Security In-Depth For Linux Software presented at HITBSecConf Malaysia 2009

by Chris Evans,

Tags: Security Access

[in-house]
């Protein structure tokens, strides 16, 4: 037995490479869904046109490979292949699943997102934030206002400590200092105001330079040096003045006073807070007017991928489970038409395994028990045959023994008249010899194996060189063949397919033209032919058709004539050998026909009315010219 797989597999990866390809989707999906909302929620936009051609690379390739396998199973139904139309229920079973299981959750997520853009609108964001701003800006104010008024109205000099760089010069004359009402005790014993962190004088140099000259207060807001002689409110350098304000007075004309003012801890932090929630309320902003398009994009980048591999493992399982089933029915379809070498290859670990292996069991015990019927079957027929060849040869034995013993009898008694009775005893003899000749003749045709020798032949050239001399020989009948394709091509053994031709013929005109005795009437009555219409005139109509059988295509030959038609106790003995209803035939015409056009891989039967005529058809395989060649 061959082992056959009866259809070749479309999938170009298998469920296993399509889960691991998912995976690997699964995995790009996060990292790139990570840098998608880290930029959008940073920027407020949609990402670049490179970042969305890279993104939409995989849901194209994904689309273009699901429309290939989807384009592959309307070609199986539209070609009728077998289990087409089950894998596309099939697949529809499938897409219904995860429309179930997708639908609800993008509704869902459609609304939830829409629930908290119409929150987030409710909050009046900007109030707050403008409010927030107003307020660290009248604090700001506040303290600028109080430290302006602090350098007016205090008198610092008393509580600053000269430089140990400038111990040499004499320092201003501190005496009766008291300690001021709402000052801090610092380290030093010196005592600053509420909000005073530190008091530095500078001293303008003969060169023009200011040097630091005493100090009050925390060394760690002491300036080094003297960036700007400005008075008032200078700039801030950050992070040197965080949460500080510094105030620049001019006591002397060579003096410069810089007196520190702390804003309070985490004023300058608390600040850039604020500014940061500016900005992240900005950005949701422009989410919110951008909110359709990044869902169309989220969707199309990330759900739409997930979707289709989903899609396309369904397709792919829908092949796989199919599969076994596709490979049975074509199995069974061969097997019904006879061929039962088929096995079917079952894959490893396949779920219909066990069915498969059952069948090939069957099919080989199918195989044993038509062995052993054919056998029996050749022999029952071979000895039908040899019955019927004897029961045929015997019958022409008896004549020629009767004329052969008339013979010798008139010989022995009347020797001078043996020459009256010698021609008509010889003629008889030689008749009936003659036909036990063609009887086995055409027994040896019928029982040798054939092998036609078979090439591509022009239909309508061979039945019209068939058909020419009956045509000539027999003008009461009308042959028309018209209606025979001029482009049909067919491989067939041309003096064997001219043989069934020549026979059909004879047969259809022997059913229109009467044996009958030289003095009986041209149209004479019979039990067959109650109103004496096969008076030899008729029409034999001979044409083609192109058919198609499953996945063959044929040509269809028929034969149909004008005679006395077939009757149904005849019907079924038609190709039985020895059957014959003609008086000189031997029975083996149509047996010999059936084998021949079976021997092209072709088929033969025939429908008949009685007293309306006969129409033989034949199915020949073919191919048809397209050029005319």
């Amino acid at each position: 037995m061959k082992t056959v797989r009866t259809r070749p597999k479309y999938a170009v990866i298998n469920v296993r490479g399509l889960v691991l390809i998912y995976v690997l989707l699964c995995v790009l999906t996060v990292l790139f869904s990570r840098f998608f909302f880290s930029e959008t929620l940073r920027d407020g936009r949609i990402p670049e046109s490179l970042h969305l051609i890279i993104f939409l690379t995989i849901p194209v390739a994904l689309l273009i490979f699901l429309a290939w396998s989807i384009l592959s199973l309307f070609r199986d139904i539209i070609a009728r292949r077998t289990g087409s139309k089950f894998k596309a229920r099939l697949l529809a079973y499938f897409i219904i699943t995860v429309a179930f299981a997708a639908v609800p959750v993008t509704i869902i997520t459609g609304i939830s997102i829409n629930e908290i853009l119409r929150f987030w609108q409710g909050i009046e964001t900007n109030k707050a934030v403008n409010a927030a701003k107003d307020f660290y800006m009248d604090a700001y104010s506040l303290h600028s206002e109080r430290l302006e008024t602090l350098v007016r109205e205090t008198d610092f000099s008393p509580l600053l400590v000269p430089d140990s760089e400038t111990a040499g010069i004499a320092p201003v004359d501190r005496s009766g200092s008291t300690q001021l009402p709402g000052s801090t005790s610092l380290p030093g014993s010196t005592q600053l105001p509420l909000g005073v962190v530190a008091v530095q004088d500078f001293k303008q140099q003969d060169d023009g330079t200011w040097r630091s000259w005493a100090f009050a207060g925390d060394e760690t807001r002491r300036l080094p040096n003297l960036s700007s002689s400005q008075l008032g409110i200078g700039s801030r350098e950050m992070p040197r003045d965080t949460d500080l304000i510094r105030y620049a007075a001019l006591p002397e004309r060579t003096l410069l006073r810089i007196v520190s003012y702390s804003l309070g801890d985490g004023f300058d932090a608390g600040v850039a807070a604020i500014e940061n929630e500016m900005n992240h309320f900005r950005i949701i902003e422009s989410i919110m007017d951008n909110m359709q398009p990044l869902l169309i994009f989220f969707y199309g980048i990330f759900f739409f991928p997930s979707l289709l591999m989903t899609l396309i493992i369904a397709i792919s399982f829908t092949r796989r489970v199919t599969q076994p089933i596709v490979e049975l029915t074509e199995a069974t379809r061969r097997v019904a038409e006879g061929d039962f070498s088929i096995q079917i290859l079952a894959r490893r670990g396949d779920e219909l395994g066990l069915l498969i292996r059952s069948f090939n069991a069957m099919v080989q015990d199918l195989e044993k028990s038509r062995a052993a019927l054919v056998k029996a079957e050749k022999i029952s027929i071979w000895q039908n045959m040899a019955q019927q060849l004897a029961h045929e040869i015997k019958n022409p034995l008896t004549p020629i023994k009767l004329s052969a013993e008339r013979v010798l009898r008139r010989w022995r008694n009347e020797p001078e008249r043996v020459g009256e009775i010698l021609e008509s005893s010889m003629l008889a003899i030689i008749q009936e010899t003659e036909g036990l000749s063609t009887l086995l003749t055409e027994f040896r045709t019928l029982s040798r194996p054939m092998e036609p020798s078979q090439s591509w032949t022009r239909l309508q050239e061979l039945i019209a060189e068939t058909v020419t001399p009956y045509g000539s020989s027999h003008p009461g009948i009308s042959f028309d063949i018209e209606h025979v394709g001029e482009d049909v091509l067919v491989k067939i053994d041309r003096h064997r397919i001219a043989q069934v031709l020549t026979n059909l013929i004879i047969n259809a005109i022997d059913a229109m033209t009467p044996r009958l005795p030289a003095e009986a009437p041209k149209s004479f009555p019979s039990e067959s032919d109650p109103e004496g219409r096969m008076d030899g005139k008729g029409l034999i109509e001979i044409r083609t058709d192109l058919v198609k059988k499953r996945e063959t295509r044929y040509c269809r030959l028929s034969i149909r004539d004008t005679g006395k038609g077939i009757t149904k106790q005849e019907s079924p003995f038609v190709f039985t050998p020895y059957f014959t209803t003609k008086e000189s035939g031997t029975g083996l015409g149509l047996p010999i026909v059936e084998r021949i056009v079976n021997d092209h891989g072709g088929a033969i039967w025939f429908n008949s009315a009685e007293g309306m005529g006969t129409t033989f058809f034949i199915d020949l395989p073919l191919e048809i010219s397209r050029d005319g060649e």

Summary : Security In-Depth for Linux SoftwarePresentation AbstractIn many designs, the slightest error in the source code will become an exploitable vulnerability granting an attacker barely or not at all restricted access to a system. In this talk, using vsftpd and the to-be-released Chrome Linux sandbox as examples, we will firstly show how to design your code to be more robust to well-known classes of vulnerabilities and secondly, how to mitigate the consequences of such a vulnerability by dropping your privileges and how to reduce attack surfaces. There are a surprising number of options in Linux to manage privilege, but using them tends to be nuanced. This talk will cover the various options (including cutting edge ones) and their pros and cons.For almost a decade, vsftpd has been proven to be a robust software and its design to be effective at preventing vulnerabilities which have affected pretty much all other FTP software. Some of the design principles will be explained in this talk as an introduction.We will then discuss the principle of least privilege as an important security design consideration. While Mandatory Access Control systems are readily available, three of them being merged in the current Linux kernel tree, the ability to drop privileges in a “discretionary” way has to often rely on ancient mechanisms (which may not have been designed for security). We will show the state of the art on Linux and how well-known mechanisms, such as switching to an unprivileged uid, using chroot() and capabilities may or may not be suitable to achieve decent privilege dropping. We will discuss their drawbacks and availabilities to non-root processes.In the second part, we will then explain and demonstrate designs, some of them using novel ideas or obscure features that can allow developers to put error-prone parts of their code inside a sandbox, using vsftpd and the Google Chrome Linux sandbox as examples. We will discuss their limitations and how further kernel support could improve them.During the talk, we will also mention adjacent problems, such as the real security of trusted path execution, how to protect the kernel’s attack surface from a regular user or how to prevent code with root privileges to escalate to kernel mode and discuss past or existing limitations in those.About Chris EvansChris is known for various work in the security community. Most notably, he is the author of vsftpd and a vulnerability researcher. Details of vsftpd are at He releases vulnerabilities at His work includes vulnerabilities in the Firefox and Safari browsers; the Linux and OpenBSD kernels; Sun’s JDK; and lots of open source packages. He blogs about some of his work at At Google, Chris has led or been involved with the security of projects such as Google App Engine, Google Spreadsheets, Picasa Web and Google Finance. He now leads security for Google Chrome. He has presented at various conferences.** Note: Presenting with Julien Tinnes (Information Security Engineer, Google Corp)